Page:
3. Plenty Of Shelter

Food, shelter, and warmth are the three main things that any spider needs to thrive. Shelter is the third on the list and is vastly abundant in Australia.

Large cities have displaced many species of spiders, but they still manage to find areas within the house to live and hunt. However, the thing with Australia is that large cities are not their only livable conditions.

In fact, most of the country is desert or tropical forests, which offer endless areas for a crafty spider to set up shop.

The bushland is one of the prime environments for a spider. It offers them plenty of places to hide out and numerous varieties of insects and small mammals to feed on.

4. Regions Of Australia Help Spiders Thrive

Regions Of Australia Help Spiders Thrive

It is common knowledge that arachnids can live anywhere on Earth except in frozen areas. They can adapt to any environment, including city living.

The desert regions of the country offer spiders extreme warmth, which they thrive in, and plenty of food to munch on. Their shelter usually is caverns in the ground that they dig out, but they can also call the trunk of a cactus or tree home.

The tropical forest area is a breeding ground for spiders of all kinds. There are tons to eat and plenty of spaces for shelter, but it is still warm enough to give them the energy they need to hunt prey.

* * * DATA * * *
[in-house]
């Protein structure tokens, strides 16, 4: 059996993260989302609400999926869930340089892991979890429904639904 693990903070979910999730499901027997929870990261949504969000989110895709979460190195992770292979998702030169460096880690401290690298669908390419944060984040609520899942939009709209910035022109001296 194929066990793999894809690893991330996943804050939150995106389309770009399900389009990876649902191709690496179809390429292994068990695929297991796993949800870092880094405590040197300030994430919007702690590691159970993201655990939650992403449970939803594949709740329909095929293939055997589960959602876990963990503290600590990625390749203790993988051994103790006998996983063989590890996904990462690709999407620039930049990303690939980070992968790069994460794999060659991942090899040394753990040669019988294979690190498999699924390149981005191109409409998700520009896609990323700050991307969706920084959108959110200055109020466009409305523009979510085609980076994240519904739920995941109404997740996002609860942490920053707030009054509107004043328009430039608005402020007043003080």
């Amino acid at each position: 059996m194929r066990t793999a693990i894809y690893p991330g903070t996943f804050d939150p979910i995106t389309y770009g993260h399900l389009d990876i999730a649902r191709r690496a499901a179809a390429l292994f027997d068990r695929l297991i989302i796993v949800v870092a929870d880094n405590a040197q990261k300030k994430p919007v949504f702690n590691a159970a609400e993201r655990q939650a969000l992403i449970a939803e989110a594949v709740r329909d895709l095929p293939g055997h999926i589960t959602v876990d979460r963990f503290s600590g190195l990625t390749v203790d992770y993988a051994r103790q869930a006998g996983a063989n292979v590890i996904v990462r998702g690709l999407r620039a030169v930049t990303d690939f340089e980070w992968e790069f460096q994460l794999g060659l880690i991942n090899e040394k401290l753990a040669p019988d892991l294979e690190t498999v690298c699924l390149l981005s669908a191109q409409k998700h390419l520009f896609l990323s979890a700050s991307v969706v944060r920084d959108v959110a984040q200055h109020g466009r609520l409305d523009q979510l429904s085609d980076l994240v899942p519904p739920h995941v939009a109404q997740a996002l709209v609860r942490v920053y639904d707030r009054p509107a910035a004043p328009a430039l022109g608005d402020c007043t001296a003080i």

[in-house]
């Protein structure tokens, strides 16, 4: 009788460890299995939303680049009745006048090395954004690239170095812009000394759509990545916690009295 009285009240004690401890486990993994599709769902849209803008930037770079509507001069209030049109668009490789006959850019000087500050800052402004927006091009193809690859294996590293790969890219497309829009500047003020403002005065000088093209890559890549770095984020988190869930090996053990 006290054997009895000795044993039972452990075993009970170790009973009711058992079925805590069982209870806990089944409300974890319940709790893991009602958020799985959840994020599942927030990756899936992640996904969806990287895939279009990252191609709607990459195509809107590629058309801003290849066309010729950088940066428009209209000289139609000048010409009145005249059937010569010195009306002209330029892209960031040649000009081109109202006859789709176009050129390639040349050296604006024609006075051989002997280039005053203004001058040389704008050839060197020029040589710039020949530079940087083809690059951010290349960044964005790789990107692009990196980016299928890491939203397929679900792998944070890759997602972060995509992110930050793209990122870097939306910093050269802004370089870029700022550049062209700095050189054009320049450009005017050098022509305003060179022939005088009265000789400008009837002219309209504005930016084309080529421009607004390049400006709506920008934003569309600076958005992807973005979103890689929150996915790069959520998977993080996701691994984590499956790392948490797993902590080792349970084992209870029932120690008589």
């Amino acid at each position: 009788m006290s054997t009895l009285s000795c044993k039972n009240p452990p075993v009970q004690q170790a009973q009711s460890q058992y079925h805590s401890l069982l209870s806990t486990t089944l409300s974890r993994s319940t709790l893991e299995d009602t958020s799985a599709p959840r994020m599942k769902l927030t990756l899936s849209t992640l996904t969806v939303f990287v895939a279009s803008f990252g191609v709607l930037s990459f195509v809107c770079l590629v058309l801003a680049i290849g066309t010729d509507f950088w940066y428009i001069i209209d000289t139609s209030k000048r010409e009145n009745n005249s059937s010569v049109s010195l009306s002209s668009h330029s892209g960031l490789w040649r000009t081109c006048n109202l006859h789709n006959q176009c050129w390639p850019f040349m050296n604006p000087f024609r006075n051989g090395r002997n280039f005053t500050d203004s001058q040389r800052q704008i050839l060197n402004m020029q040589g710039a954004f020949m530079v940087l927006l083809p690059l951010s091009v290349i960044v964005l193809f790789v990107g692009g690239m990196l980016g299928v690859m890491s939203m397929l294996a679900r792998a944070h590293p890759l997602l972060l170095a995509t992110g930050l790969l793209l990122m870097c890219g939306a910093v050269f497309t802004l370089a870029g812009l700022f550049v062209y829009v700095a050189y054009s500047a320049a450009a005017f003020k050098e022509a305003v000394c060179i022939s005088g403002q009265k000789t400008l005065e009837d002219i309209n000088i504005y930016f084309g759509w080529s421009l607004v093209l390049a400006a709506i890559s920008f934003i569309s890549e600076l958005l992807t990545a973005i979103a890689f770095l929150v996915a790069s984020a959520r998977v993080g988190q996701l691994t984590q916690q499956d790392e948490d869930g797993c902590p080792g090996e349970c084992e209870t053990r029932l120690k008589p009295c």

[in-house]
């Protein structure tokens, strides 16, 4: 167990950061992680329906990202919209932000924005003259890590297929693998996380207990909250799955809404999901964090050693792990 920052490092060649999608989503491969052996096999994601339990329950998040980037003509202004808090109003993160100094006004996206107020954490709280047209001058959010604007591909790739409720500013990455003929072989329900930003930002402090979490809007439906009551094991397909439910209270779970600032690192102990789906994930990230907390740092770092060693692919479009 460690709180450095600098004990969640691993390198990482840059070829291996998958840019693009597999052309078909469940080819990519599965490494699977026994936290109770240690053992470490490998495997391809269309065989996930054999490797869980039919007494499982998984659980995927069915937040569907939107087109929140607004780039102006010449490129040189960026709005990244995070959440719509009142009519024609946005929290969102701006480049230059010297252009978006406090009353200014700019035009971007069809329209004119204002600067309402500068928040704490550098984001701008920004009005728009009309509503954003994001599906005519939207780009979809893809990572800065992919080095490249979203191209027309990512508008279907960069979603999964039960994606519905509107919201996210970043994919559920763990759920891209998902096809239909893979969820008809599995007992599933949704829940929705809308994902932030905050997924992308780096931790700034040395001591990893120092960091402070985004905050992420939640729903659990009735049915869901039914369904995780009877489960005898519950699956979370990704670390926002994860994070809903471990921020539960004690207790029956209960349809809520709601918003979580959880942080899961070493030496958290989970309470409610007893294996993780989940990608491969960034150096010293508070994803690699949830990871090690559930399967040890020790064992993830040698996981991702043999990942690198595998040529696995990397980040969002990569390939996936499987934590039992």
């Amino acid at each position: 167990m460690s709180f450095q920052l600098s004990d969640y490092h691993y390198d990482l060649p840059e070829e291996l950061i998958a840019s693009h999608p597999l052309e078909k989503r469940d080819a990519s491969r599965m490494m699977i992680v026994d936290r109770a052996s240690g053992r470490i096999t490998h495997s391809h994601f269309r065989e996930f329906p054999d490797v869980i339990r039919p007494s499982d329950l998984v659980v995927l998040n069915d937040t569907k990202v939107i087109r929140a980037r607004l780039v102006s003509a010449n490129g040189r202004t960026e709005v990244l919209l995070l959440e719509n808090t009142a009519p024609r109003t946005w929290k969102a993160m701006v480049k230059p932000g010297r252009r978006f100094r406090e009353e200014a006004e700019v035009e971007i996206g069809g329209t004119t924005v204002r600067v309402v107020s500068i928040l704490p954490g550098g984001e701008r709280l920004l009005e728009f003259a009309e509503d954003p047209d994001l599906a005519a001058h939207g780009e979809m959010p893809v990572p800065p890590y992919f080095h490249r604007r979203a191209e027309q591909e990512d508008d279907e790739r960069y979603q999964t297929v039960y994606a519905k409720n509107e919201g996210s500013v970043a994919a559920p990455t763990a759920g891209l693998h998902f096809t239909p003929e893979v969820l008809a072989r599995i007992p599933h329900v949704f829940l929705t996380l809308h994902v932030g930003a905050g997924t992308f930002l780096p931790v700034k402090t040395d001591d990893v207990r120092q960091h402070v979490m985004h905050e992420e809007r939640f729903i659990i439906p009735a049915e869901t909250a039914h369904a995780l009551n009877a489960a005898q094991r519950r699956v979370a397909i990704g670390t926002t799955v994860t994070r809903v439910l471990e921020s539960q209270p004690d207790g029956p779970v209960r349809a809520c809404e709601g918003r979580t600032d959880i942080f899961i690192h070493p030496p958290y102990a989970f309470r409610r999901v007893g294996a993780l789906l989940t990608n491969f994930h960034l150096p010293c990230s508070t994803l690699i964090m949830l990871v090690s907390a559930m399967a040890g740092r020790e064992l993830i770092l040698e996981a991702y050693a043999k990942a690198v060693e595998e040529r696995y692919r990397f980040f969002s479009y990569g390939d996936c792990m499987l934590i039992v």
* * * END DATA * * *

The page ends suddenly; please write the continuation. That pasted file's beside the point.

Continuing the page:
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The cities pose a slight problem for spiders because they cannot be out in the open; otherwise, they get squished. Basements, gardens, and clutter around the home give them the spaces they need and the warmth from the house when it does get cold.

5. Hostile Areas of Australia Are No Match For Spiders

Spiders can live in the most hostile areas of the world without even considering it. These areas offer some giant spiders a place that is isolated from people and their cities.

When fewer people are present, more insects and animals can be found. Since insects are a spider’s main food supply, this makes an ideal situation for them.

Deep in the forests, you can find some of the most giant predators on Earth. These are places that most animals and humans avoid. Spiders are right at home, though, and find the predators beneficial.